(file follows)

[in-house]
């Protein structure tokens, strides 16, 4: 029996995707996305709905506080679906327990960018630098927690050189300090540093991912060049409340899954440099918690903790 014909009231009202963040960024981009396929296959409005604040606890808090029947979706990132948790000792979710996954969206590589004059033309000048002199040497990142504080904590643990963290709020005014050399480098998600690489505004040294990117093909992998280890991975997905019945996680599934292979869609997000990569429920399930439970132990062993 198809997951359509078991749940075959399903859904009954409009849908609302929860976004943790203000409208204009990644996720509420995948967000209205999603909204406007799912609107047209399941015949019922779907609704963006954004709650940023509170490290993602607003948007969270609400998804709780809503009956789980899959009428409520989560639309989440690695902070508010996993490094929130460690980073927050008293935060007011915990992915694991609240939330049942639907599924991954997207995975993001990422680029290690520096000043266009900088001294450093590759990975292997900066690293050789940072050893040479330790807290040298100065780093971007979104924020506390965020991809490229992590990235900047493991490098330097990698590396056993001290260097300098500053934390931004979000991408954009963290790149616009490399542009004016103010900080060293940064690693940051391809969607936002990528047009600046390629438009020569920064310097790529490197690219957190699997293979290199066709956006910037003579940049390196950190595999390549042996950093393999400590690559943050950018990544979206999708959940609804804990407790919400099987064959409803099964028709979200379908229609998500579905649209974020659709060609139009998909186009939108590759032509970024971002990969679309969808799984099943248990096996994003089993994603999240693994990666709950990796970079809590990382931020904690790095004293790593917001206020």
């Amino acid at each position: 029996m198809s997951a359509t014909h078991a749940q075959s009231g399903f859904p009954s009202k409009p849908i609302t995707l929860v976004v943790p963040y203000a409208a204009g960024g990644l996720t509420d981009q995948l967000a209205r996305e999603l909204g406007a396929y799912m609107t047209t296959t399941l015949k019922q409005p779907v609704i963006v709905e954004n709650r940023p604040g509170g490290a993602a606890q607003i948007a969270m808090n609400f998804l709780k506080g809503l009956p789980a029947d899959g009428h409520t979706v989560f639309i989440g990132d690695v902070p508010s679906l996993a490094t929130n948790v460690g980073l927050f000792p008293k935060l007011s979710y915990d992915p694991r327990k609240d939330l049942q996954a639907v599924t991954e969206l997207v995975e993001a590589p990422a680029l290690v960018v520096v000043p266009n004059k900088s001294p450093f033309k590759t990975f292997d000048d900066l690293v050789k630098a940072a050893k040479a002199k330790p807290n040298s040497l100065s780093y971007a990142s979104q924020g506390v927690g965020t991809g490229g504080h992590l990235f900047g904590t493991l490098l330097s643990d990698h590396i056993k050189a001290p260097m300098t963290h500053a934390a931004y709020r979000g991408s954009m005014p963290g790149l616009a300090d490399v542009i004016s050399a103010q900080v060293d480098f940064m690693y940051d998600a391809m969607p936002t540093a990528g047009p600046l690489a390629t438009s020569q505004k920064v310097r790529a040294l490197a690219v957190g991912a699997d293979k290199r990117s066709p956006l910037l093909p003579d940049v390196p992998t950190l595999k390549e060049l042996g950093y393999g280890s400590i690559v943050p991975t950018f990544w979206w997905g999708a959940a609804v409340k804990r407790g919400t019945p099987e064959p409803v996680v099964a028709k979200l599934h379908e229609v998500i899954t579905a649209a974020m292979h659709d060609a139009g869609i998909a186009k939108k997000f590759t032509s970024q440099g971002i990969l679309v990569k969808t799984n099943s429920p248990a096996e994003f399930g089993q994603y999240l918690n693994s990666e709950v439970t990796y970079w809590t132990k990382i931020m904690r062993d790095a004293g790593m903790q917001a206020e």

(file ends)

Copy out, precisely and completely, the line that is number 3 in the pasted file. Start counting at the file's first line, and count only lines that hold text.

């Amino acid at each position: 029996m198809s997951a359509t014909h078991a749940q075959s009231g399903f859904p009954s009202k409009p849908i609302t995707l929860v976004v943790p963040y203000a409208a204009g960024g990644l996720t509420d981009q995948l967000a209205r996305e999603l909204g406007a396929y799912m609107t047209t296959t399941l015949k019922q409005p779907v609704i963006v709905e954004n709650r940023p604040g509170g490290a993602a606890q607003i948007a969270m808090n609400f998804l709780k506080g809503l009956p789980a029947d899959g009428h409520t979706v989560f639309i989440g990132d690695v902070p508010s679906l996993a490094t929130n948790v460690g980073l927050f000792p008293k935060l007011s979710y915990d992915p694991r327990k609240d939330l049942q996954a639907v599924t991954e969206l997207v995975e993001a590589p990422a680029l290690v960018v520096v000043p266009n004059k900088s001294p450093f033309k590759t990975f292997d000048d900066l690293v050789k630098a940072a050893k040479a002199k330790p807290n040298s040497l100065s780093y971007a990142s979104q924020g506390v927690g965020t991809g490229g504080h992590l990235f900047g904590t493991l490098l330097s643990d990698h590396i056993k050189a001290p260097m300098t963290h500053a934390a931004y709020r979000g991408s954009m005014p963290g790149l616009a300090d490399v542009i004016s050399a103010q900080v060293d480098f940064m690693y940051d998600a391809m969607p936002t540093a990528g047009p600046l690489a390629t438009s020569q505004k920064v310097r790529a040294l490197a690219v957190g991912a699997d293979k290199r990117s066709p956006l910037l093909p003579d940049v390196p992998t950190l595999k390549e060049l042996g950093y393999g280890s400590i690559v943050p991975t950018f990544w979206w997905g999708a959940a609804v409340k804990r407790g919400t019945p099987e064959p409803v996680v099964a028709k979200l599934h379908e229609v998500i899954t579905a649209a974020m292979h659709d060609a139009g869609i998909a186009k939108k997000f590759t032509s970024q440099g971002i990969l679309v990569k969808t799984n099943s429920p248990a096996e994003f399930g089993q994603y999240l918690n693994s990666e709950v439970t990796y970079w809590t132990k990382i931020m904690r062993d790095a004293g790593m903790q917001a206020e």